By Kate Burden, senior fundraising officer with the Churches Conservation Trust.
The national charity, which cares for more than 350 churches in England, including a number with round towers, launched an appeal in April 2023 – Roofs at Risk. She describes the roof repairs at two south Norfolk churches.
St Margaret’s in Hales and St Gregory in Heckingham, are beautiful Grade I listed churches, situated just a mile apart. These two round tower churches are among the country’s finest examples of 12th century Norman construction, with breathtaking stonework and traditional thatched roofs.
Unfortunately, their thatched roofs were continually weakened by birds, pecking away at the thatch for their nests, revealing the roofs’ baseboards and generally weakening the structures.
In 2017, this led to urgently required repairs to ensure the prevention of rotten timbers and decay to the historic interiors by way of water ingress. The outcome would have been catastrophic for both churches, particularly St Margaret’s, which contains several beautiful medieval wall paintings.
Fortunately, CCT was able to raise over 50pc of the funds needed for St Margaret’s repair locally through open days, talks on traditional thatch roof coverings with practical demonstrations, appeals through local radio and media channels, and the support of grant-giving bodies including the Geoffrey Watling Charity.
As a result of these initiatives, an impressive £14,000 was raised out of the £26,000 needed to carry out these necessary repairs.
However, due to the rural location of these churches and the minimal number of communities they served at the time, CCT had exhausted local fundraising opportunities. To ensure this vital repair work was undertaken quickly, we, therefore, sought support internally, and optimised a legacy that was bequeathed to us in a will to support our charitable objectives, and to be directed to wherever the need was greatest. As a result of this act of generosity, we were able to act flexible and swiftly to this unforeseen and considerable expense, enabling us to contact our trusted contractor to remove the existing roof ridges and netting, and refix and repair the thatch using Norfolk reed. Soon, the two sites were reinstated back at the heart of their communities to be safely enjoyed by all.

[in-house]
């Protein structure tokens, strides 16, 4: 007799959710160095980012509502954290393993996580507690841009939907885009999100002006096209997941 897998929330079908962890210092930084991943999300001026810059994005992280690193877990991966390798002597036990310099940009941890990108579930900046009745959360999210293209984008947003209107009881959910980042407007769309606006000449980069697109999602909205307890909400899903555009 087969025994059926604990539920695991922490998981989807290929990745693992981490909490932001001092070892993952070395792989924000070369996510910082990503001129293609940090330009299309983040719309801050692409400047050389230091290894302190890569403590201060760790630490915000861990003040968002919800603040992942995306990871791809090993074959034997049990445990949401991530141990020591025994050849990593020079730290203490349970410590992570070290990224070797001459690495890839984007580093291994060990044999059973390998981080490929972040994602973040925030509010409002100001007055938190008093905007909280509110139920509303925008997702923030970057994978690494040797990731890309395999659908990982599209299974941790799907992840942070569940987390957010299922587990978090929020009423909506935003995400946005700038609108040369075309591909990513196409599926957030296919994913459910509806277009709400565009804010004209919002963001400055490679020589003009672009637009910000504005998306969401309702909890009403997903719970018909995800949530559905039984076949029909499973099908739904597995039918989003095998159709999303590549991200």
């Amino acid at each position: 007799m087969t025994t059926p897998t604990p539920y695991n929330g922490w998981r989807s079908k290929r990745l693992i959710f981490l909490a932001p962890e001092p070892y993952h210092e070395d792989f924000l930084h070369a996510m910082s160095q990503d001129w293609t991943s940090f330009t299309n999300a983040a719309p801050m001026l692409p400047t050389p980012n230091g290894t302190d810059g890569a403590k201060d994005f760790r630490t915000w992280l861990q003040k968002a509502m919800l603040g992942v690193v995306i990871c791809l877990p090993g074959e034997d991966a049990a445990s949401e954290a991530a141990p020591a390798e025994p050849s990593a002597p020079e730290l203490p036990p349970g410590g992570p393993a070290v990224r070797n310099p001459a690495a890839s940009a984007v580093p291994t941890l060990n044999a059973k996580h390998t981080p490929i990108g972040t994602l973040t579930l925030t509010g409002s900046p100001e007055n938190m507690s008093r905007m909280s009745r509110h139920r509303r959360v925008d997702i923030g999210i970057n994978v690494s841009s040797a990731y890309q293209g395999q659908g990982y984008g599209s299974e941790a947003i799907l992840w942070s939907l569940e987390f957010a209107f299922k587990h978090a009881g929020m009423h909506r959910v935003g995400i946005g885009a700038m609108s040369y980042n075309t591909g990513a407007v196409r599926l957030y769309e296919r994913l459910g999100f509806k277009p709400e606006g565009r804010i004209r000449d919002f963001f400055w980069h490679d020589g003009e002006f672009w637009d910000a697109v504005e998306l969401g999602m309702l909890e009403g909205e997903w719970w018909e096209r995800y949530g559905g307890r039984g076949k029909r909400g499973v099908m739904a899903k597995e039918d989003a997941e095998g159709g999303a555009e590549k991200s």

Despite all this work the future of these churches is not secure as it is estimated that over the next 20 years, £50,000 will need to be spent on the maintenance of the roof at St Margaret’s alone. Nonetheless, through routine monitoring, consulting our dedicated heritage contractors and specialist advisors and the vital funds generated by our loyal supporters, we will be able to counteract any damage caused by nature and secure it for future generations.
In recent months, the thatch roof at All Saints, Icklingham, near Barton Mills, was again picked by birds to be used as nesting material elsewhere. In early July, the CCT commissioned minor repairs costing £2,000. However, whilst detailed inspections were being conducted, it was uncovered that more extension repairs will be needed costing in the region of £25,000. The roof at Icklingham, due to its exposed position, is also more prone to slip. A discreet galvanised wire netting will be installed to control this.
To support the work of the CCT, call 0800 206 1463 or visitchurches.org.uk/ appeal. Donations can be made to All Saints towards the repairs – visitchurches.org.uk/ICK
This feature was published in the CCT’s summer 2023 quarterly magazine, Pinnacle.
The Round Tower (March 2021) reported the re-thatching was reported. Gary Stokes, of Rockland St Mary, used Norfolk sedge grown at Hicklng and Barton for the ridges at Hales and Heckingham before Christmas 2020. The porch roof was re-thatched with reed grown at Haddiscoe Island.
Donations were also received from the All Churches Trust, Bacon Charitable Trust, Jill Franklin Charitable Trust and the Geoffrey Watling Charity.